Sweet potatoes, spinach and carrots are chock-full of healthy vitamins, but did you know that they are among the best food sources of vitamin A?
You may have been told to eat your carrots to keep those peepers sharp. That’s because vitamin A is well-known for its vision-supporting properties. But there’s so much more to this fat-soluble vitamin than just support for your eyes.
To start, vitamin A isn’t just one nutrient. It is a broad group of related nutrients that fit into two categories: Retinoids and Carotenoids.
In our food supply, retinoids are found exclusively in animal products. Retinoids and carotenoids have similar benefits, but retinoids are especially important for pregnancy, childbirth and infancy.
Carotenoids are found in plant foods like fruits and vegetables. Most carotenoids work as antioxidants and anti-inflammatory agents. Some carotenoids play a very special supportive role in one individual function. For example, xanthophylls lutein and zeaxanthin are the only carotenoids found in the retina, so their purpose is to support eye health. Unlike retinoids, carotenoids must be converted into a usable form of vitamin A by the body.
Together, both forms of vitamin A can help improve your wellbeing and keep your immune system healthy. Here are five reasons to get more vitamin A in your diet:
- Avoid deficiency – Vitamin A deficiency is rare among young and healthy people of developed countries, but the elderly and chronically ill should be conscious of how much vitamin A they’re getting and where it is coming from. Symptoms of deficiency include night blindness, scaly skin, brittle hair and nails and low immunity. If you are low on vitamin A, you may also have low iron levels.
- Keep your vision healthy – Vitamin-A-rich carrots had their moment in the limelight during WWII when the British Royal Air Force attributed John Cunningham’s excellent night vision to a carrot-intense diet. And although this turned out to be propaganda (they were really using radar), vitamin A is still critical for good vision.
Rhodospin is a vitamin-A-storing photopigment that’s located in the eye’s rod cells, and it allows the cells to detect small amounts of light. This is what helps us see at night.
- Support skin health – If you want to keep fine lines and crow’s feet away, vitamin A may be the answer. Topically, vitamin A has been shown to help the body produce collagen, which is responsible for keeping the skin looking young. Vitamin A in the diet also plays a key role in wound healing and skin regrowth. This vitamin supports all the skin’s cells, whether internal or external.
- Support your immune system – Many genes involved in the immune response are regulated by vitamin A, which means that vitamin A is a crucial weapon in the fight against virtually any illness, from the common cold to cancer. A study done in London, England found that vitamin A supplements were able to reduce childhood mortality by 24% in low and middle-income areas.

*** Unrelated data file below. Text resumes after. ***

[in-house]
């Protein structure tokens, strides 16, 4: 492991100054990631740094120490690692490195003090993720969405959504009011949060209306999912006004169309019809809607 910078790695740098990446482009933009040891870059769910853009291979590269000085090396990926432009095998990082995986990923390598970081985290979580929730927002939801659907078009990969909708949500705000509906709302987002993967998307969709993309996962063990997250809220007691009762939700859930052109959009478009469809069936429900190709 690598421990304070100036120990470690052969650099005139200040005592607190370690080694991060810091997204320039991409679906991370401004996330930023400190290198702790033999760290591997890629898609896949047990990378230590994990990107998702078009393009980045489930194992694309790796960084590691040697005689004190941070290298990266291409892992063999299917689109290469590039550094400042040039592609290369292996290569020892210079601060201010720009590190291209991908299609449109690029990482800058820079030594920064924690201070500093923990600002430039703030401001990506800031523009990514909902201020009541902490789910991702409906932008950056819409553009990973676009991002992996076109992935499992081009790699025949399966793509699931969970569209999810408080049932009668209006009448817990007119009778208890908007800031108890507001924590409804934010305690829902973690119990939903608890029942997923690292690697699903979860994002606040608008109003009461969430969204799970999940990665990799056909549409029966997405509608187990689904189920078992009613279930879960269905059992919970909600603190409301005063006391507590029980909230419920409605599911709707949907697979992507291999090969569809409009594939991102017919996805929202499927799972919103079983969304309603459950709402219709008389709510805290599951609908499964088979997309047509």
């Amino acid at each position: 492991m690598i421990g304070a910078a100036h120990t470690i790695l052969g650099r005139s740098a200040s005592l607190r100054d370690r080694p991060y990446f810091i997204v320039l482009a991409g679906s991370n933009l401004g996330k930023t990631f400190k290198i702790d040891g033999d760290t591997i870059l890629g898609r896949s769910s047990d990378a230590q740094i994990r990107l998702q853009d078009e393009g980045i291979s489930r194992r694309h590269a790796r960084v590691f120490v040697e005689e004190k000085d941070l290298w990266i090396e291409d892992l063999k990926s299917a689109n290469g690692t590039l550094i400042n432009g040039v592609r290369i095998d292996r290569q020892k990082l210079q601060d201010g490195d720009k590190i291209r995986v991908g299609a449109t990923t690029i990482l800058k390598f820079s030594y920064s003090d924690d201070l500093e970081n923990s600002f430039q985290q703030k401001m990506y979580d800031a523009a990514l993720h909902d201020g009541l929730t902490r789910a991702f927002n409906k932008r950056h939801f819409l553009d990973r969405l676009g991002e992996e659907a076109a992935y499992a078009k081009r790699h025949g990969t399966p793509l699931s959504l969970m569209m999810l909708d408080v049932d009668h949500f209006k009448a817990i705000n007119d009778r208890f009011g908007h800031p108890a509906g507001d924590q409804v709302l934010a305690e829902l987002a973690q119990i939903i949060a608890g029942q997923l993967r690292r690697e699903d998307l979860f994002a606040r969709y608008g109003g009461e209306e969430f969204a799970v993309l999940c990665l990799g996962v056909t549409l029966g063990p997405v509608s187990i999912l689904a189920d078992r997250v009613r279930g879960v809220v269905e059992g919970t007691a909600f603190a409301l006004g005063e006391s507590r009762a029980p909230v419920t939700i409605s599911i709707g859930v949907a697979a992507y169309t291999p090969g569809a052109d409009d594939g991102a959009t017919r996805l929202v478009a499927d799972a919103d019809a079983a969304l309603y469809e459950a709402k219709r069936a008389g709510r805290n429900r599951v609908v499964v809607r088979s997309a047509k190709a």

- Reduce your risk of food allergies – A Monash University study found that less-than-adequate levels of vitamin A and short-chain fatty acids could lead to food allergies in infants. The study concludes that a high fiber diet rich in Vitamin A may be the key to preventing food allergies.
How Much Vitamin A Should You Take?
The Recommended Dietary Allowance (RDA) recommends an average daily level to meet the needs of most healthy individuals. Current recommendations for healthy adults are:
- 900 micrograms daily (3,000 IU) for men
- 700 micrograms daily (2,300 IU) for women
- 770 micrograms daily (2,600 IU) for pregnant women 19 years old and older
- 1,300 micrograms daily (4,300 IU) for lactating women 19 years old and older
It’s important to note that you can get too much of this fat-soluble vitamin when it comes in the form of retinol or ester. There’s no need to worry about getting too much vitamin A from plant and vegetable sources, but take care to limit how much retinol you consume through supplementation.
The following is the tolerable upper limit for preformed vitamin A as set by the National Institutes of Health.
- 3,000 micrograms daily (10,000 IU) for men, women or pregnant/lactating women over 19 years of age
There’s a difference between avoiding a deficiency and getting adequate levels of vitamin A for good health. In most cases, you should be able to do both through diet. Vitamin A rich foods include animal sources like beef liver, cod liver oil, dairy and tune. Plant-based sources of vitamin A include carrots, sweet potatoes, pumpkin and leafy greens.
If you’re concerned that you’re not getting adequate levels of vitamin A from your diet, you may take a multivitamin or vitamin A supplement to ensure you’re reaping the many benefits of vitamin A supplement. Just be sure to stay under the upper tolerable limit.
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